Current Progressive Dairy digital edition

Why water quality matters right now

Adam Geiger for Progressive Dairy Published on 29 November 2019

Dr. Adam Geiger, research nutritionist for dairy and colostrum with Zinpro, tells Progressive Dairy why the current season and environmental conditions make it imperative for dairies to test water sources. He also explains how to do it.

Q: Why is water quality a concern at this particular point in time?

GEIGER: At this point, we are dealing with two things, the onset of winter and very wet conditions in the fall. This fall presents a challenge because very wet conditions can drastically change the water composition at a given location due to runoff of soil, contamination etc. Due to this increase in water that is coming into our water sources, we have to test our water to make sure we are not seeing an increase in less desirable (antagonistic) molecules. Regularly, we recommend testing water every six months (spring and fall are best) to help deal with the variability that is associated with the season. Ultimately, we cannot fix what we do not know is present.



Q: What challenges do you see arising among dairy cows and young stock right now due to issues with water quality?

GEIGER: Ultimately, it comes down to water either not being available or containing higher levels than we would like of antagonists. Both of these result in decreased water intake, which will impact health and performance. High levels of antagonists also can impact the nutrients the animal gets from her diet. (see Figure 1.) For example, iron is antagonistic to zinc, manganese and copper absorption. Antagonism is really an element (iron in this example), tying up another molecule, such as zinc. Thus, an animal may then exhibit symptoms of a zinc deficiency, even when the diets appear to be well-fortified on paper.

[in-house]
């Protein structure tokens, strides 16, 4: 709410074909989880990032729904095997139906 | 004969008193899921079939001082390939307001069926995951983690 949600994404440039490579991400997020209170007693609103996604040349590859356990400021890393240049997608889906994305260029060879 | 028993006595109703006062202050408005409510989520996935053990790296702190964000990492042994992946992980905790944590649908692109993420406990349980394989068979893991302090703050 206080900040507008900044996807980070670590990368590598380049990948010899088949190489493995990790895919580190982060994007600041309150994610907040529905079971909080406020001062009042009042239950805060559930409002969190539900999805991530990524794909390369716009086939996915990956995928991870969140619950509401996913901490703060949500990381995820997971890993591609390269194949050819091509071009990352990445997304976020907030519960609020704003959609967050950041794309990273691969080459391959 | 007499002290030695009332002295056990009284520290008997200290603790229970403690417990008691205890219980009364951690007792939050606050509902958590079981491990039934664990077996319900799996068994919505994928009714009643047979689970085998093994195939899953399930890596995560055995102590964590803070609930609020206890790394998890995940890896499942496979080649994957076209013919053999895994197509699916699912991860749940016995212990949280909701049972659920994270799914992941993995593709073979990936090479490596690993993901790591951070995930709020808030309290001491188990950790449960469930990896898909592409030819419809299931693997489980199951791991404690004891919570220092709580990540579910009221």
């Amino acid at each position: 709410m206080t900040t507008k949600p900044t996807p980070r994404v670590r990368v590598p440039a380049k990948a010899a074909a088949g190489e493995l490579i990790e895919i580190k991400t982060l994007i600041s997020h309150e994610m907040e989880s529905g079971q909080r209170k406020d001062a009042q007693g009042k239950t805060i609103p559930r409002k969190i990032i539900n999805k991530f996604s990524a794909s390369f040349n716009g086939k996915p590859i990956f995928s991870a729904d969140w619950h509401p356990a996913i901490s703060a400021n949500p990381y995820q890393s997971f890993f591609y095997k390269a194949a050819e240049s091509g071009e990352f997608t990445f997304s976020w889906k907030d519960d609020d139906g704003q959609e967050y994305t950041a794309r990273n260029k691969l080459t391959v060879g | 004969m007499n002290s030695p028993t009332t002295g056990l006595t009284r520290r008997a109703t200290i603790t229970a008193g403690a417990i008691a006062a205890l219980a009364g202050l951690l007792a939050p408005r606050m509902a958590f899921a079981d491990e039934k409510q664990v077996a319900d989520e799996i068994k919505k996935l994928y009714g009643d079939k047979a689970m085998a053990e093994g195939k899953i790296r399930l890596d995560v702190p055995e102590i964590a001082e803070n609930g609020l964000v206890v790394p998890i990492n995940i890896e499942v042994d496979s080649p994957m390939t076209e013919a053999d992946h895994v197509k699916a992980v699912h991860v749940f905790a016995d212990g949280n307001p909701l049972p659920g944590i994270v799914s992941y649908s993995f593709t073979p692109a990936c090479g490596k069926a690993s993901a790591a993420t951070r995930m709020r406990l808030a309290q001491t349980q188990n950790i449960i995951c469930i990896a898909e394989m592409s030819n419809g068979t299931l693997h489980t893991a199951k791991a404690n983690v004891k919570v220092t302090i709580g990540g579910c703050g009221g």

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That said, the diet we put in front of the cow may not be utilized well due to what is in the water. For example, high iron in the water can tie up many trace minerals. The issue is, there are many things that are regional to certain areas of the U.S. For example, I was dealing with some very unique heavy metals when I lived in western Ohio that are not common in many other places. These issues can worsen during times of high rainfall. That is why we need to test our water. See desired levels for various compounds in Table 1.

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Q: How can dairy producers be better prepared to deal with water quality challenges right now?

GEIGER: Once again, we need to regularly test our water. We cannot help what we cannot see. If we are dealing with issues and they are reoccurring on a given farm, there are water treatments. Installing these types of technologies, if necessary, can help us get ahead of future issues.


Q: When it comes to water testing, how often should it be done, and what are a few key points of how to interpret test results?

GEIGER: I want to see this done at least twice each year. Here are some pointers for testing water:

  • Use sterile, plastic bottles supplied by testing laboratory
  • Return water samples to lab within 24 hours of collecting
  • Sample the same water source from which animals drink
  • Collect water from stream running from waterspout, not directly from trough or pool of water
  • Collect samples from more than one barn and more than one location to get representative sample
  • Let the water run for several minutes from each source before collecting the sample
  • A basic initial water analysis is typically:
  1. Total dissolved solids (TDS), pH and hardness
  2.  Excess minerals or compounds (sulfates, chlorine, iron, manganese, nitrates – see Table 2)
  3. Coliforms and bacterial counts (see Table 3)
  4. Toxic compounds (heavy metals, organophosphates, PCBs and hydrocarbons)

Table 4 shows some basic things to look for in terms of interpretation. The interpretation impacts the solution.  end mark

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112519pd geiger tb 3

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